At the start of most games, the player has a number of total possible actions. As the game progresses, they acquire new actions. With these new actions comes the responsibility to incorporate them advantageously into normal play. In most games, they typically don't alter the outcome too much, but they reduce complexity (and thus the risk of ending up in an unsolvable path) when properly used in a situation that would normally have high complexity. Whatever the case for a particular game may be- as more actions are acquired, the difficulty of the game 'should' adjust to provide continuous challenge to ensure those new abilities are, at times, necessary components to victory or necessary for a perfect victory (one without losing a lot of HP- or something similar).

In a game where difficulty isn't increased arbitrarily, but built-in to the already randomly generated game world, we can think of this in terms of enablers. We cun run straight into Lava Lake and try to slay the Fire Dragon- but it's complexity will be greatly reduced (to the point of being possible) with that ring of Fire Immunity.

Solvability and Complexity are particularly important in Roguelikes because of their randomly generated nature. How do we know our randomly generated challenges are actually challenging the player? How can we ensure that the gameplay continues to be interesting? How can we not completely bone the player after all their hard work?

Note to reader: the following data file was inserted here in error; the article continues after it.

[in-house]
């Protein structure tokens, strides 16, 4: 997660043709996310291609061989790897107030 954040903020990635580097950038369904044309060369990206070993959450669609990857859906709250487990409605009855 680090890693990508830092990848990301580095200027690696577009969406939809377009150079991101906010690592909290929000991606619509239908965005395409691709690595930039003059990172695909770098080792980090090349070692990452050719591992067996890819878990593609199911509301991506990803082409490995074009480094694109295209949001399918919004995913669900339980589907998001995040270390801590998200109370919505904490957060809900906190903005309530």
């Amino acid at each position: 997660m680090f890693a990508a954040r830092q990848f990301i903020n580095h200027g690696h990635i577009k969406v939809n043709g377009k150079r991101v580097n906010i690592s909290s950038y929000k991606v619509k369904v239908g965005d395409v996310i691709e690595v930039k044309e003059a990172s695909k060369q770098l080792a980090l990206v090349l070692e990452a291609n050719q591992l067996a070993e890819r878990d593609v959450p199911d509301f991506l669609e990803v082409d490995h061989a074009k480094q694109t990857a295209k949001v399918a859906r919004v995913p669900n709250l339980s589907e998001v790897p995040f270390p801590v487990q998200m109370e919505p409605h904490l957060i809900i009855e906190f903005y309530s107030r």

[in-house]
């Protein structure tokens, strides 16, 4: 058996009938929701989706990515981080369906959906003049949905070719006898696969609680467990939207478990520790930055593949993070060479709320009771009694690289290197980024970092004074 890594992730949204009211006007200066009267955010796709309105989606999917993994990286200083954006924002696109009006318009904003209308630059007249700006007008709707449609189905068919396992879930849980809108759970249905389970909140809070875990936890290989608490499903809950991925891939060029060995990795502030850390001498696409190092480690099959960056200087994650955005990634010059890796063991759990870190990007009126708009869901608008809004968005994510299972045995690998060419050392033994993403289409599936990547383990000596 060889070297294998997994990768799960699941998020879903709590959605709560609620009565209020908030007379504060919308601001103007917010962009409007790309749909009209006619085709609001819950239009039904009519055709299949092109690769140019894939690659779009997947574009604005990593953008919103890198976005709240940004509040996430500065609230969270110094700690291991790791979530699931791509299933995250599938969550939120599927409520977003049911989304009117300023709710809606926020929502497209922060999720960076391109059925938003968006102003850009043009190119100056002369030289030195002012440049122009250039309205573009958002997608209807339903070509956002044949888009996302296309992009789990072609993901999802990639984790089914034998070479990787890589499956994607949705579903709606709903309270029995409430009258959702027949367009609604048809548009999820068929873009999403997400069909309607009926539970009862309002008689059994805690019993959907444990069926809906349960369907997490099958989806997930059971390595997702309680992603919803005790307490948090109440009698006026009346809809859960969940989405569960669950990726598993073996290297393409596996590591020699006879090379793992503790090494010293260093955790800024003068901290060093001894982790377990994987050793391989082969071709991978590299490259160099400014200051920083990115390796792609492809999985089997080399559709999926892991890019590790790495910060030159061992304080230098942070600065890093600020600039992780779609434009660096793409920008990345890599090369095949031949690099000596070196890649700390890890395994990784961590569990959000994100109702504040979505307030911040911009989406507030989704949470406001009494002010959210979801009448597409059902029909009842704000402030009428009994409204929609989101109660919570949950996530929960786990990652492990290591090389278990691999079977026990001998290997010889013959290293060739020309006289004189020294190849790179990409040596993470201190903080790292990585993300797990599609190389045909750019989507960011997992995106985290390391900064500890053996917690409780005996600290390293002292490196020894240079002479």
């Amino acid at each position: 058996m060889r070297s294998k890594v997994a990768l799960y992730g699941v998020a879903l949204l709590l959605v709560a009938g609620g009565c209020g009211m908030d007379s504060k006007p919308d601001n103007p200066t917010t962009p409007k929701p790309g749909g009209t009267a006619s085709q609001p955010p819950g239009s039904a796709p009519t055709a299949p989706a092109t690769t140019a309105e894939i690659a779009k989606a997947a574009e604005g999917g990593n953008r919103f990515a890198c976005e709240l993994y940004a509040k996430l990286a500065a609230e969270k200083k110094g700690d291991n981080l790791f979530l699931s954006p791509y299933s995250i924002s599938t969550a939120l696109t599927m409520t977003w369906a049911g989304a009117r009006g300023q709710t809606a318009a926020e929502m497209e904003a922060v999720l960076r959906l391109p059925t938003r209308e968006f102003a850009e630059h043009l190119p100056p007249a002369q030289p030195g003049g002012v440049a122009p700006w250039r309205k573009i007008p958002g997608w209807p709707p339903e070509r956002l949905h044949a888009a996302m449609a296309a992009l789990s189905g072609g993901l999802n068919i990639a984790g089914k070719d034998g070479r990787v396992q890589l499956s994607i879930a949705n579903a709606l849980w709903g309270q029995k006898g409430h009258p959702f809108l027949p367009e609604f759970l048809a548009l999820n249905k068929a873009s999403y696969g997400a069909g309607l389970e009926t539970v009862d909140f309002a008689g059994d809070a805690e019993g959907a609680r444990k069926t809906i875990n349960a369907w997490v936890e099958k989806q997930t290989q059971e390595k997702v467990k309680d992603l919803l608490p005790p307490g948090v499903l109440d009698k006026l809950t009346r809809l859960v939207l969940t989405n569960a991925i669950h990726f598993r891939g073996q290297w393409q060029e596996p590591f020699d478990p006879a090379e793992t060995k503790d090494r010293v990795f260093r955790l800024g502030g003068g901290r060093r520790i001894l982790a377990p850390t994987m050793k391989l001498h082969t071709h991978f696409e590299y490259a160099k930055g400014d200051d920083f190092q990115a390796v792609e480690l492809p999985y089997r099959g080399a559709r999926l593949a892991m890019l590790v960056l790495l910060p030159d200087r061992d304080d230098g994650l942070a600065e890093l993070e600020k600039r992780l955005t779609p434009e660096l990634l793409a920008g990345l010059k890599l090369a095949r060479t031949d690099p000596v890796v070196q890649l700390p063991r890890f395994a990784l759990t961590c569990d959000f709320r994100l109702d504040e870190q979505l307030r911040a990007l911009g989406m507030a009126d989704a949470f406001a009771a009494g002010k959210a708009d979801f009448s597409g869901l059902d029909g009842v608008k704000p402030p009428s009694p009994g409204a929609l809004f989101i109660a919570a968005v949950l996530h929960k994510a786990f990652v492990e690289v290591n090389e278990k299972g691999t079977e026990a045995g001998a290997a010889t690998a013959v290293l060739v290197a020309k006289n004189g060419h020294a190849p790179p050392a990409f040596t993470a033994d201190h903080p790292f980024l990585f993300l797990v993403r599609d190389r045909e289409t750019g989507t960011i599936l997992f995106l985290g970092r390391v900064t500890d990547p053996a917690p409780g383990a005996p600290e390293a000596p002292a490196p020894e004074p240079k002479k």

I'll talk briefly about ToME and Brogue, since they represent two ends of the Roguelike spectrum that are very successful-

The first is ToME, and the game that I feel falls the shortest in terms of being interesting in regards to Complexity and Solvability (as far as the random generation of challenges are concerned).

ToME is filled with critters and critters of enemies, but there is very very very little variety or complexity to combat. When we acquire a new ability, we will think briefly about how this ability fits into our standard mode of operation, but we don't really need to think very much about what we're doing.

Our character is either strong enough to solve a problem or isn't- the challenge has very little to do with HOW we play our character because the BEST move (and best way to build a character) is often very clear. In the case of ToME, we're playing against a random number generator- there's very little intelligence behind how the game produces challenges.